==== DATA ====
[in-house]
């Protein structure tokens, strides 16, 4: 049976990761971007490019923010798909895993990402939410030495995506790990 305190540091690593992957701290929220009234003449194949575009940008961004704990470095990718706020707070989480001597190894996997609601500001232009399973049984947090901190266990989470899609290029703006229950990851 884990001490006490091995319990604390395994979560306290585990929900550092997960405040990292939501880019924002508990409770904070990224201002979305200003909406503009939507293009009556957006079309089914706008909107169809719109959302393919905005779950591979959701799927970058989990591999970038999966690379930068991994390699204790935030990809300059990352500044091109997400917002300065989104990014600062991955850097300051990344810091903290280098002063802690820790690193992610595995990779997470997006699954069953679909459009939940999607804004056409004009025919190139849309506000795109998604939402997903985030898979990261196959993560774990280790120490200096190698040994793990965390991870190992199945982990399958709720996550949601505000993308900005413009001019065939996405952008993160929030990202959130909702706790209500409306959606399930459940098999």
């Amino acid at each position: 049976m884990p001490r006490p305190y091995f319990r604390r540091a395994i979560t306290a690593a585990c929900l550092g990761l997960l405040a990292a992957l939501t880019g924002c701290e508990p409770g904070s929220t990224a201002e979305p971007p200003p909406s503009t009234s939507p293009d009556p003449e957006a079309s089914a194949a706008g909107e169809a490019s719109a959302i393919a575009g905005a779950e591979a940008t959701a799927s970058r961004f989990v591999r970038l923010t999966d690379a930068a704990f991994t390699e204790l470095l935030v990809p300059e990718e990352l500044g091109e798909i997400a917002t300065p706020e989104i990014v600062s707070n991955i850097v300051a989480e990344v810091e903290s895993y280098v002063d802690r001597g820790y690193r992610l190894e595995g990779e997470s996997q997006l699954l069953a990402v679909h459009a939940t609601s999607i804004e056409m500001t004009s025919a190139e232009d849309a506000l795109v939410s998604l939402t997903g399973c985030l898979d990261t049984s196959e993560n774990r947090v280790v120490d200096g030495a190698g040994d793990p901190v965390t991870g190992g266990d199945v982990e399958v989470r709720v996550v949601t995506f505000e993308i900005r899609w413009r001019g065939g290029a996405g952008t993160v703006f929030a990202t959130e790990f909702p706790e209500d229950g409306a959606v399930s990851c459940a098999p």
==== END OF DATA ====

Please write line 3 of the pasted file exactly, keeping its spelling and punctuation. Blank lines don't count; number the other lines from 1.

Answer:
């Amino acid at each position: 049976m884990p001490r006490p305190y091995f319990r604390r540091a395994i979560t306290a690593a585990c929900l550092g990761l997960l405040a990292a992957l939501t880019g924002c701290e508990p409770g904070s929220t990224a201002e979305p971007p200003p909406s503009t009234s939507p293009d009556p003449e957006a079309s089914a194949a706008g909107e169809a490019s719109a959302i393919a575009g905005a779950e591979a940008t959701a799927s970058r961004f989990v591999r970038l923010t999966d690379a930068a704990f991994t390699e204790l470095l935030v990809p300059e990718e990352l500044g091109e798909i997400a917002t300065p706020e989104i990014v600062s707070n991955i850097v300051a989480e990344v810091e903290s895993y280098v002063d802690r001597g820790y690193r992610l190894e595995g990779e997470s996997q997006l699954l069953a990402v679909h459009a939940t609601s999607i804004e056409m500001t004009s025919a190139e232009d849309a506000l795109v939410s998604l939402t997903g399973c985030l898979d990261t049984s196959e993560n774990r947090v280790v120490d200096g030495a190698g040994d793990p901190v965390t991870g190992g266990d199945v982990e399958v989470r709720v996550v949601t995506f505000e993308i900005r899609w413009r001019g065939g290029a996405g952008t993160v703006f929030a990202t959130e790990f909702p706790e209500d229950g409306a959606v399930s990851c459940a098999p």